This argument suggests again the cost of simplicity and the apparent naivete of Tertullian in the interests of apologetic. By itself, the argument has no force whatever. Marcion claimed that he was a reformer who went back to the original gospel and apostle.36 However, Tertullian makes the argument respectable by referring to Paul (in Galatians) who was not commending another god and another Christ, but attributing the annulment of the old dispensation to the creator himself who (through Isaiah and Jeremiah) had declared the intention that he would do something new and make a new covenant. Later, by exact examination of the prophets (Marc. 3), Luke's Gospel (Marc. 4) and Paul (Marc. 5), he shows that the evidence for Marcion's primitive gospel is not to be found.37 Tertullian further states that the first Christians were certain about God the creator and about his Christ, while they argued about almost everything else, and that certainty continues in all apostolic makes churches. This argument is sound, since Marcionites could not point to a particular ancient church which followed their teaching (Marc. 1.21.3).

Divine simplicity has no vulgar fractions. God is eternal, rational and perfect; his salvation is universal, whereas Marcion's God leaves out Jews and Christians because they belong to the creator. More importantly, because he saves only souls and not bodies, the strange god never provides more than a 'semi-salvation'. Surely a god of perfect goodness could save the whole of man? 'Wholly damned by the creator, he should have been wholly restored by the god of sovereign goodness' (Marc. 1.24.4). Marcion's god cannot do anything to protect his believers from the malignant power of the creator, as it works through everything from thunder, war and plague to creeping, crawling insects. 'Just how do you think you are emancipated from his kingdom when his flies still creep over your face? … You profess a God who is purely and simply good; however you cannot prove the perfect goodness of him who does not perfectly set you free' (Marc. 1.24.7).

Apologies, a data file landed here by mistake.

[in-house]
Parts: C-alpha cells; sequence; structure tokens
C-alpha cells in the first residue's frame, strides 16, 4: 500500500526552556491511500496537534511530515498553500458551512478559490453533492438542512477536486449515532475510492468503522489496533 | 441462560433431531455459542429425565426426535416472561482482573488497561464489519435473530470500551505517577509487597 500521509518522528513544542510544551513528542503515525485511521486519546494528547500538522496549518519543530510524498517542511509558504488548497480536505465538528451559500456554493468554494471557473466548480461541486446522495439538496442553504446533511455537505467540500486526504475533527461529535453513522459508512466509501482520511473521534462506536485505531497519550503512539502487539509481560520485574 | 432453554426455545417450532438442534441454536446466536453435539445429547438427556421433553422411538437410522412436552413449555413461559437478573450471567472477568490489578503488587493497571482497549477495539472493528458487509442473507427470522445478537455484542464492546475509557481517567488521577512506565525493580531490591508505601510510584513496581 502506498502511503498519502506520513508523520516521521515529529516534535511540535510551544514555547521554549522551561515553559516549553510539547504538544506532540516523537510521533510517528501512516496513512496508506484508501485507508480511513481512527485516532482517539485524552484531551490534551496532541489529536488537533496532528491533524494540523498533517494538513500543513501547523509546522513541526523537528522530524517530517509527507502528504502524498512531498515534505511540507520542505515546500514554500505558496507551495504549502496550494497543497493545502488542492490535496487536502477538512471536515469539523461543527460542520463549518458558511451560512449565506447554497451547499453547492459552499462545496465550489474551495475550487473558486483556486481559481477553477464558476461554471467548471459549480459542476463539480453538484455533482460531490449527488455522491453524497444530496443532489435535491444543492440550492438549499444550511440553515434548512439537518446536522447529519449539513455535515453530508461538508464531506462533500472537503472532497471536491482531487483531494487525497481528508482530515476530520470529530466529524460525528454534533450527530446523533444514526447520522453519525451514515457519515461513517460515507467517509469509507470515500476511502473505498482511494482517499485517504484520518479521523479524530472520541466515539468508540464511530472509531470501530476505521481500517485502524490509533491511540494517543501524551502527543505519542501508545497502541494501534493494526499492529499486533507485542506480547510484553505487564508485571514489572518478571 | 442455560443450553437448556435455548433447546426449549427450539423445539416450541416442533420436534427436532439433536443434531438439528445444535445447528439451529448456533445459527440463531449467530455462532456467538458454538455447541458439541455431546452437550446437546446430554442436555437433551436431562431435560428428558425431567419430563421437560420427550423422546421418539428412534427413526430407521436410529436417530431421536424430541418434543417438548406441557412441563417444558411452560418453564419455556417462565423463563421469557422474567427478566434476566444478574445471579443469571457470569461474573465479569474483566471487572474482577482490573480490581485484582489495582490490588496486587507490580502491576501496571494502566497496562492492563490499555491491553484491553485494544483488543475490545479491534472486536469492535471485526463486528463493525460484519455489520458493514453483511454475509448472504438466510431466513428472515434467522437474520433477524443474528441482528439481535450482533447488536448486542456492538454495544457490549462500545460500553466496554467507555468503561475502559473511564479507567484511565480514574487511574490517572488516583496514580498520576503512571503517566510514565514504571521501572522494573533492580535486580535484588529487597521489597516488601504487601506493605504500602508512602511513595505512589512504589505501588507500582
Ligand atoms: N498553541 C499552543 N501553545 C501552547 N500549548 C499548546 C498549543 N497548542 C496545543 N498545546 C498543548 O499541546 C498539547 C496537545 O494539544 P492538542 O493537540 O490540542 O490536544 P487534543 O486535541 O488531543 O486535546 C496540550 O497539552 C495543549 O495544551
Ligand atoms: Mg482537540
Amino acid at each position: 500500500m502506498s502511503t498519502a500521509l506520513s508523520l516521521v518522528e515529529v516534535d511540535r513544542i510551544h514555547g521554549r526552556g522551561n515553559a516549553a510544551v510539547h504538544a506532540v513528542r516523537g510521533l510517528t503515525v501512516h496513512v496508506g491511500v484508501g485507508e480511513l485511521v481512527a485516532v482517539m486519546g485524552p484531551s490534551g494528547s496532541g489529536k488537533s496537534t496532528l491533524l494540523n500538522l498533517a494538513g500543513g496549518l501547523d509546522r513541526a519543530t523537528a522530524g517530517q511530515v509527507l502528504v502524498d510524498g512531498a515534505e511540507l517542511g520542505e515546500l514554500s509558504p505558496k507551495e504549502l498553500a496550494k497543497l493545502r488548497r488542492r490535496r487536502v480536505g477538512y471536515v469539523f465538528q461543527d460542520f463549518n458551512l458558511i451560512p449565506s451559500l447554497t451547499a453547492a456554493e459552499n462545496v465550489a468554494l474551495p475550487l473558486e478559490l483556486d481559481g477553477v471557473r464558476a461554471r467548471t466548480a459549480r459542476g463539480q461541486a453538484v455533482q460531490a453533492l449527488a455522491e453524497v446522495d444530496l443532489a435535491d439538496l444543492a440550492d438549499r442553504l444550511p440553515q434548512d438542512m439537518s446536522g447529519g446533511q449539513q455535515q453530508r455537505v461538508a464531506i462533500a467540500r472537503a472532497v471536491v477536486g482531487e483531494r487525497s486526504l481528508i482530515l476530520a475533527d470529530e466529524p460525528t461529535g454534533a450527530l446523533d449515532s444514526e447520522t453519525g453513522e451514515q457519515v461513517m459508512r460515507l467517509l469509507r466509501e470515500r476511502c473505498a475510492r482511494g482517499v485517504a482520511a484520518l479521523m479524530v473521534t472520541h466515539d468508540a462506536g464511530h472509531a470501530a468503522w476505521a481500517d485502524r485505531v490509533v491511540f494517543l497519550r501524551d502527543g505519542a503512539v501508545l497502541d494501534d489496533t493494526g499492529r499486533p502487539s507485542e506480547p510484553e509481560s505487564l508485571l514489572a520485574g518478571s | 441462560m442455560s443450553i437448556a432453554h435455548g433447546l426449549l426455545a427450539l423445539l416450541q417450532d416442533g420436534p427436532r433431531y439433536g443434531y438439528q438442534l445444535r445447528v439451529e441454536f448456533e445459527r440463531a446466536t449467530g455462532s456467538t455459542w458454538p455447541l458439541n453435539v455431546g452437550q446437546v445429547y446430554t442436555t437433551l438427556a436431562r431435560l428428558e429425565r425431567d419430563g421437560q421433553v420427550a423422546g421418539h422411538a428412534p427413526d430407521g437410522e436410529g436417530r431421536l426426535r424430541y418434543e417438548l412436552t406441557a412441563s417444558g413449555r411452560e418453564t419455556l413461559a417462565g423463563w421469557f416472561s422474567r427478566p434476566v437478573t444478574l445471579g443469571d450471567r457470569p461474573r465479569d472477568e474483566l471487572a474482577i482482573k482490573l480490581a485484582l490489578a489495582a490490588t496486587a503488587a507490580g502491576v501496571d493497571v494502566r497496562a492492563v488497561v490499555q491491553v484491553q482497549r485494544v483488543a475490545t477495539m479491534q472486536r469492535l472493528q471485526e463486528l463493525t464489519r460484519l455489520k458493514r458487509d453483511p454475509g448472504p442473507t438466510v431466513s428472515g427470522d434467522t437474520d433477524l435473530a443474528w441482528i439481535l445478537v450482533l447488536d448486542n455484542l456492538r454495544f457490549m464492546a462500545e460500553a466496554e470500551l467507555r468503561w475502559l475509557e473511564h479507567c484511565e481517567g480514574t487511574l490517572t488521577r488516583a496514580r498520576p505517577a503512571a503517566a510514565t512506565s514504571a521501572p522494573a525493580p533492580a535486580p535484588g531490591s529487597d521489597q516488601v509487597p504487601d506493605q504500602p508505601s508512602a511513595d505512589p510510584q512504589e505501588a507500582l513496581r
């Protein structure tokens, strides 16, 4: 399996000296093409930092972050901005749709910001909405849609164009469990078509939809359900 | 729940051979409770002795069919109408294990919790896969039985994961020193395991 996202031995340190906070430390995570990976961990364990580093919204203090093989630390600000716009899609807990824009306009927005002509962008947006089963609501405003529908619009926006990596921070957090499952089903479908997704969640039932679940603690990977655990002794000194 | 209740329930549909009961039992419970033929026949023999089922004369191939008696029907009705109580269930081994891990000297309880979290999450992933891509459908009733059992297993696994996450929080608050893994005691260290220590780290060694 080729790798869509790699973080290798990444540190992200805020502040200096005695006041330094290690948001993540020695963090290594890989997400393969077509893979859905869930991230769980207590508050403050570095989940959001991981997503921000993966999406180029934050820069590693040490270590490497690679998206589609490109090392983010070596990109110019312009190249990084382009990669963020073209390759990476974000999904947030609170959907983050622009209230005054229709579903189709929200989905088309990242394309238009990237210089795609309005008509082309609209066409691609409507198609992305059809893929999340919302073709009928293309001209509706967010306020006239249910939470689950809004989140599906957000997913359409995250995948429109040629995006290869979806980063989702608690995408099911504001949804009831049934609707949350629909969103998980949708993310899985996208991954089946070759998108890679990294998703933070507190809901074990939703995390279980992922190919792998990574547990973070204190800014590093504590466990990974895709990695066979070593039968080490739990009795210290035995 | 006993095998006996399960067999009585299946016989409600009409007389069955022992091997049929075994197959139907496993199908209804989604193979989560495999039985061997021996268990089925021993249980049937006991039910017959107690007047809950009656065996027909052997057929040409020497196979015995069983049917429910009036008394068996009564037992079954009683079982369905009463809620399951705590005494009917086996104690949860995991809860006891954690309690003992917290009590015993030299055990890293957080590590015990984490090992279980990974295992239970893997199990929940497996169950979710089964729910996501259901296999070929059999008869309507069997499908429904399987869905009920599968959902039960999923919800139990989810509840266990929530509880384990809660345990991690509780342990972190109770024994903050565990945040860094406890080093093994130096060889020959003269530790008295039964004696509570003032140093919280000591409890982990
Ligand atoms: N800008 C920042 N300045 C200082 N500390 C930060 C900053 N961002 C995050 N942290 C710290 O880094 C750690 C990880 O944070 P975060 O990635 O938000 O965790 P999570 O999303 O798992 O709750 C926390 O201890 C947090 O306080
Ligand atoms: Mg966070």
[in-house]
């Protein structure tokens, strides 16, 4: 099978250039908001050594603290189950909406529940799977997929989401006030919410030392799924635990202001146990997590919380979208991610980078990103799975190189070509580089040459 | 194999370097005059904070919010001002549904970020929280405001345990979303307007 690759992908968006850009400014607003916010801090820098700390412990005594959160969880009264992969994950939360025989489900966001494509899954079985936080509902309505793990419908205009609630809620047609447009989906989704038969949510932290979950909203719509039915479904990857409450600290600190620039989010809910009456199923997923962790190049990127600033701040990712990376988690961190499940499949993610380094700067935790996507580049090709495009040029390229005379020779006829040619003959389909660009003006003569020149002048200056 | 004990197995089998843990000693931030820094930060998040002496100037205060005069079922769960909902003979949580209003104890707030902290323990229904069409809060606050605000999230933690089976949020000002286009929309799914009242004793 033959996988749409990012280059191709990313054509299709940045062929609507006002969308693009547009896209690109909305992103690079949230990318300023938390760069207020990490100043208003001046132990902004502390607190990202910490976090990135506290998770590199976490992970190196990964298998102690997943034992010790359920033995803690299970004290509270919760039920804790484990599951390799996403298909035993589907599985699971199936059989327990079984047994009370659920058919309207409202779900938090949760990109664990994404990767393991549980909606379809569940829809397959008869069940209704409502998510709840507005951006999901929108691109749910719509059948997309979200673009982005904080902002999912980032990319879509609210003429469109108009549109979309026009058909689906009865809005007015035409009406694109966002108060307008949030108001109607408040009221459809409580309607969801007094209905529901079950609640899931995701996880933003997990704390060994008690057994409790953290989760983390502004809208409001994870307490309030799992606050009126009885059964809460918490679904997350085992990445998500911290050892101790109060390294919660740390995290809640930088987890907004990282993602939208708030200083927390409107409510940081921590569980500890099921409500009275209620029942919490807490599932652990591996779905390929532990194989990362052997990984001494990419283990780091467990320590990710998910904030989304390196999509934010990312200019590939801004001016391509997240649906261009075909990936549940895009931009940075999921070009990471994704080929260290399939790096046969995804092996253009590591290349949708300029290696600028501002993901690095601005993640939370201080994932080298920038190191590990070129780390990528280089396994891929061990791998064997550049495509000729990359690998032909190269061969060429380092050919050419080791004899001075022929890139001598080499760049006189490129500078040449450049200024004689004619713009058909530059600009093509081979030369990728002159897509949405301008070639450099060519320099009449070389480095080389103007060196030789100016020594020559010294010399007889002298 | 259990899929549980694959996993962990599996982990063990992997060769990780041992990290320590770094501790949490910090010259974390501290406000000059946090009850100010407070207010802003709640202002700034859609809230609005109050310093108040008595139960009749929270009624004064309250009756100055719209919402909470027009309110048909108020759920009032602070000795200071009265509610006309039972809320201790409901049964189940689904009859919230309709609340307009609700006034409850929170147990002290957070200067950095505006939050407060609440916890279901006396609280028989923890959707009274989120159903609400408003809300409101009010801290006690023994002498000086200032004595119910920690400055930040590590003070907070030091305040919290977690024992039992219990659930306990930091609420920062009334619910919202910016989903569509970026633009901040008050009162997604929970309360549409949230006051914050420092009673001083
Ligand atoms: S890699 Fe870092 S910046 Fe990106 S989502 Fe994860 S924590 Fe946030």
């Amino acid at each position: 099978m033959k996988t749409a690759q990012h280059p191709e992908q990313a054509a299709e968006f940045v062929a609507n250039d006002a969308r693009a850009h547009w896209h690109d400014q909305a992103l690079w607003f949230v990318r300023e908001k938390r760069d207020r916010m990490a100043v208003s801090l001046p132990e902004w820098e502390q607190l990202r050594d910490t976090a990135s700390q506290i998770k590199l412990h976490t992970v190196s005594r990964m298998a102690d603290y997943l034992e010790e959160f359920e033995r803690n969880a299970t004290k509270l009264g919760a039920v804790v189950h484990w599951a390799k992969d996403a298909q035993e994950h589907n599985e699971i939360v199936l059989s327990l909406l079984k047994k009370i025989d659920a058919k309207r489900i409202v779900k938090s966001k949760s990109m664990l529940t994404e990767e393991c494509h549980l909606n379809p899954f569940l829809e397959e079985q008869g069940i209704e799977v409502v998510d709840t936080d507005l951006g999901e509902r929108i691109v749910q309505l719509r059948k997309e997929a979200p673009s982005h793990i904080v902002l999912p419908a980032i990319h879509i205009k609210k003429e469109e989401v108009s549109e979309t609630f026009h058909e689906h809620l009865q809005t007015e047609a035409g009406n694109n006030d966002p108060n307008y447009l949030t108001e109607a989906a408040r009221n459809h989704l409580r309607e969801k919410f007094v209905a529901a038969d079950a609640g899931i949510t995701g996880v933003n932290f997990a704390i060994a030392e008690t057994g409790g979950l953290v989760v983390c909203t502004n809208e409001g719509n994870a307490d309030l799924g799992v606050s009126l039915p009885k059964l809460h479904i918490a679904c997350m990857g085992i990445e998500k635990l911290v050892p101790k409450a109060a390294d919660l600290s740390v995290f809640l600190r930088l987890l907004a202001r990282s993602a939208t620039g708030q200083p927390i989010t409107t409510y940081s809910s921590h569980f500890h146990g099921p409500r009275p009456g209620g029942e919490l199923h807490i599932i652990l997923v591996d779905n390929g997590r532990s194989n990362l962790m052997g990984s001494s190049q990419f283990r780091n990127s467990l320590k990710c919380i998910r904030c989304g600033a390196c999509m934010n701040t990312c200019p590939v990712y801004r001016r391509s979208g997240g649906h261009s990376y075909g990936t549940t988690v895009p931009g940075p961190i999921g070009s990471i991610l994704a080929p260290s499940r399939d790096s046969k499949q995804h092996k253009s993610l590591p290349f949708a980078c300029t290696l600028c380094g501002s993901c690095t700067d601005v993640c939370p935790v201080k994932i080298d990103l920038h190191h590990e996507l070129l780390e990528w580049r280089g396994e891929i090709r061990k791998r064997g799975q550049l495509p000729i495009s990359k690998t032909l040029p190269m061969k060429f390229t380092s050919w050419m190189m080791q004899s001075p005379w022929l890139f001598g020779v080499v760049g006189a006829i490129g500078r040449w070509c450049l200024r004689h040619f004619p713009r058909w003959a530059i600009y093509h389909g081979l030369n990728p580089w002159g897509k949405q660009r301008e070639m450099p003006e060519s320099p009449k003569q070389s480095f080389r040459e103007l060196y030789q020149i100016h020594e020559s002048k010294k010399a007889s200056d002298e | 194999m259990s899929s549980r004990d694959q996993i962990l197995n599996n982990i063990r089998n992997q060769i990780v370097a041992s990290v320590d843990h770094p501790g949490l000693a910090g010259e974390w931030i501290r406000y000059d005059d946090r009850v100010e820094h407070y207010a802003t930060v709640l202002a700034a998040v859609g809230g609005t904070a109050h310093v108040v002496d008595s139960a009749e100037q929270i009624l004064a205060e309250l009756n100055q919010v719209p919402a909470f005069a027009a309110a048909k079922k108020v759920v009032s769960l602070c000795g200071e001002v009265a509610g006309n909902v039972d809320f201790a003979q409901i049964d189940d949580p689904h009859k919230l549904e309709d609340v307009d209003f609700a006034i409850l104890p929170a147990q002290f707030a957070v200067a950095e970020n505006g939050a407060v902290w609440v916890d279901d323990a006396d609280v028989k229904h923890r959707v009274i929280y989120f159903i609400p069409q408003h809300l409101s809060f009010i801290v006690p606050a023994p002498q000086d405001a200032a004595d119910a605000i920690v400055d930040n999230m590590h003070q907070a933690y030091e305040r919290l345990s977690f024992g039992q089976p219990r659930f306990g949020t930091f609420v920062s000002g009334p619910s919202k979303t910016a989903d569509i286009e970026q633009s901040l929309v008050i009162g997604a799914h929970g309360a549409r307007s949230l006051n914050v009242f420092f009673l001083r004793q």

There are now perverse and muddled objections made against the almighty God, lord and founder of the universe," who 'has been known from the beginning, has never hidden himself, has shone in constant splendor, even before Romulus and long before Tiberius' (Marc. 2.2.1) The riches of his wisdom and knowledge are deep, his judgements are unsearchable and his ways past finding out (Rom. 11.34); therefore his simplicity will not be evident to the natural man, who cannot receive the things of the spirit. 'And so God is supremely great just when man thinks he is small, God is supremely best just when man thinks him not good, he is especially one when man thinks there are two gods or more' (Marc. 2.2.6). Innocence and understanding have gone, for man 'has lost the grace of paradise, and that intimacy with God, by which, had he obeyed, he would have known all the things of God' (Marc. 2.2.6).